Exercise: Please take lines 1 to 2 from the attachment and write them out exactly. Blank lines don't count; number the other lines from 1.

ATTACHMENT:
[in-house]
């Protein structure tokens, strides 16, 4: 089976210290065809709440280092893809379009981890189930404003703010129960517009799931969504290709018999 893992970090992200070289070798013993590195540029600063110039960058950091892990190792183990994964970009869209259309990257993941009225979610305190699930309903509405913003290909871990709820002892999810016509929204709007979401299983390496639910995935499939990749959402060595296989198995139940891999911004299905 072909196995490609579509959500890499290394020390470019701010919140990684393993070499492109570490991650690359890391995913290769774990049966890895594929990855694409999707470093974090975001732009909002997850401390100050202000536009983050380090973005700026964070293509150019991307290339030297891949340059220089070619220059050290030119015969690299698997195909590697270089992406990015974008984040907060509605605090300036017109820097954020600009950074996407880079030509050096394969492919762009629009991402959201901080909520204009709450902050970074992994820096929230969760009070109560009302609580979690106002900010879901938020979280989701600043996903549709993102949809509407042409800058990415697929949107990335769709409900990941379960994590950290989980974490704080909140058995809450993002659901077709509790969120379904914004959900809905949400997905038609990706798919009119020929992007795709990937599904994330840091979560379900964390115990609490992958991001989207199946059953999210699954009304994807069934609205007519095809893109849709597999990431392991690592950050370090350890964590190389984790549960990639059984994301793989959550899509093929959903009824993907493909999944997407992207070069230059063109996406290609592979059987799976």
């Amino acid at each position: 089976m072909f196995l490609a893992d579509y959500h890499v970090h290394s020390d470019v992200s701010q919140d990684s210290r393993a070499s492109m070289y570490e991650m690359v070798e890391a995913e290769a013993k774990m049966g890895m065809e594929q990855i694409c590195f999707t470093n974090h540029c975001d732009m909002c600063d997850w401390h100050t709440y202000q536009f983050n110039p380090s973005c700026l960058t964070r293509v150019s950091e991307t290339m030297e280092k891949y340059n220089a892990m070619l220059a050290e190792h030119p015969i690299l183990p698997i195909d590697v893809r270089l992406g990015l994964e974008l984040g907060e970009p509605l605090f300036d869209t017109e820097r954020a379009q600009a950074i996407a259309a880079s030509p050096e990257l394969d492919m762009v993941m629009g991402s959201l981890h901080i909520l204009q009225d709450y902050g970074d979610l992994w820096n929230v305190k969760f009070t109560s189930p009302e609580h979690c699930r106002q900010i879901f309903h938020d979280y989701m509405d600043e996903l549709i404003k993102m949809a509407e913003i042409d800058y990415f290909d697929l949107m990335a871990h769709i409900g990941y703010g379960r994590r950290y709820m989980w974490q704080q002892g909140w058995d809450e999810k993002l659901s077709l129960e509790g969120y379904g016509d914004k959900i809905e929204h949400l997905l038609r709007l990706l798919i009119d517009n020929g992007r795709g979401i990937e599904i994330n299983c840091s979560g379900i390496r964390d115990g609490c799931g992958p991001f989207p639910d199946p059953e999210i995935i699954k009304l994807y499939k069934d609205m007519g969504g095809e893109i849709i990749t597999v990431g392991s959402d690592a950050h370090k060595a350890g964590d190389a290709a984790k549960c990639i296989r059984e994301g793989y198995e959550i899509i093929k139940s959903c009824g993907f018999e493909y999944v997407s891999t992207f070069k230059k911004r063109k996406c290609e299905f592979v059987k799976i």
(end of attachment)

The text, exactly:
[in-house]
């Protein structure tokens, strides 16, 4: 089976210290065809709440280092893809379009981890189930404003703010129960517009799931969504290709018999 893992970090992200070289070798013993590195540029600063110039960058950091892990190792183990994964970009869209259309990257993941009225979610305190699930309903509405913003290909871990709820002892999810016509929204709007979401299983390496639910995935499939990749959402060595296989198995139940891999911004299905 072909196995490609579509959500890499290394020390470019701010919140990684393993070499492109570490991650690359890391995913290769774990049966890895594929990855694409999707470093974090975001732009909002997850401390100050202000536009983050380090973005700026964070293509150019991307290339030297891949340059220089070619220059050290030119015969690299698997195909590697270089992406990015974008984040907060509605605090300036017109820097954020600009950074996407880079030509050096394969492919762009629009991402959201901080909520204009709450902050970074992994820096929230969760009070109560009302609580979690106002900010879901938020979280989701600043996903549709993102949809509407042409800058990415697929949107990335769709409900990941379960994590950290989980974490704080909140058995809450993002659901077709509790969120379904914004959900809905949400997905038609990706798919009119020929992007795709990937599904994330840091979560379900964390115990609490992958991001989207199946059953999210699954009304994807069934609205007519095809893109849709597999990431392991690592950050370090350890964590190389984790549960990639059984994301793989959550899509093929959903009824993907493909999944997407992207070069230059063109996406290609592979059987799976």